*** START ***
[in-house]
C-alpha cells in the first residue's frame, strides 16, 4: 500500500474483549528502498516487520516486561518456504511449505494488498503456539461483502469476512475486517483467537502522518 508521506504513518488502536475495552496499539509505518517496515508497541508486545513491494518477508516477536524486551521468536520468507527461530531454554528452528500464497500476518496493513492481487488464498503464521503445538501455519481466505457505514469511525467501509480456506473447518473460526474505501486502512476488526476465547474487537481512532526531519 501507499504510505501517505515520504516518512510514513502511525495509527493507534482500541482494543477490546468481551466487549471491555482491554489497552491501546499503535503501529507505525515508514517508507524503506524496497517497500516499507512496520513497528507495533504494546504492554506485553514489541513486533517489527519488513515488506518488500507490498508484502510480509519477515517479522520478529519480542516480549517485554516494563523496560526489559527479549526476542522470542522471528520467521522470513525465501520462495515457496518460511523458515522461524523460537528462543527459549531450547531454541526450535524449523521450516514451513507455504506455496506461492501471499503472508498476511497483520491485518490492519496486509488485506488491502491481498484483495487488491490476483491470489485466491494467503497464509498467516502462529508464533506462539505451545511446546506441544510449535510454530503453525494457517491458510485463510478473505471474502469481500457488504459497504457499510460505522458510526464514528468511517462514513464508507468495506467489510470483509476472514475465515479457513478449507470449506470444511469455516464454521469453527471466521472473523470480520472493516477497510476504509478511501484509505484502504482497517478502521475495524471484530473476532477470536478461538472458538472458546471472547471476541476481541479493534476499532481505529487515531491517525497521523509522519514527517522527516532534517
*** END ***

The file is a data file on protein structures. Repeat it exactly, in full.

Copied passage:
[in-house]
C-alpha cells in the first residue's frame, strides 16, 4: 500500500474483549528502498516487520516486561518456504511449505494488498503456539461483502469476512475486517483467537502522518 508521506504513518488502536475495552496499539509505518517496515508497541508486545513491494518477508516477536524486551521468536520468507527461530531454554528452528500464497500476518496493513492481487488464498503464521503445538501455519481466505457505514469511525467501509480456506473447518473460526474505501486502512476488526476465547474487537481512532526531519 501507499504510505501517505515520504516518512510514513502511525495509527493507534482500541482494543477490546468481551466487549471491555482491554489497552491501546499503535503501529507505525515508514517508507524503506524496497517497500516499507512496520513497528507495533504494546504492554506485553514489541513486533517489527519488513515488506518488500507490498508484502510480509519477515517479522520478529519480542516480549517485554516494563523496560526489559527479549526476542522470542522471528520467521522470513525465501520462495515457496518460511523458515522461524523460537528462543527459549531450547531454541526450535524449523521450516514451513507455504506455496506461492501471499503472508498476511497483520491485518490492519496486509488485506488491502491481498484483495487488491490476483491470489485466491494467503497464509498467516502462529508464533506462539505451545511446546506441544510449535510454530503453525494457517491458510485463510478473505471474502469481500457488504459497504457499510460505522458510526464514528468511517462514513464508507468495506467489510470483509476472514475465515479457513478449507470449506470444511469455516464454521469453527471466521472473523470480520472493516477497510476504509478511501484509505484502504482497517478502521475495524471484530473476532477470536478461538472458538472458546471472547471476541476481541479493534476499532481505529487515531491517525497521523509522519514527517522527516532534517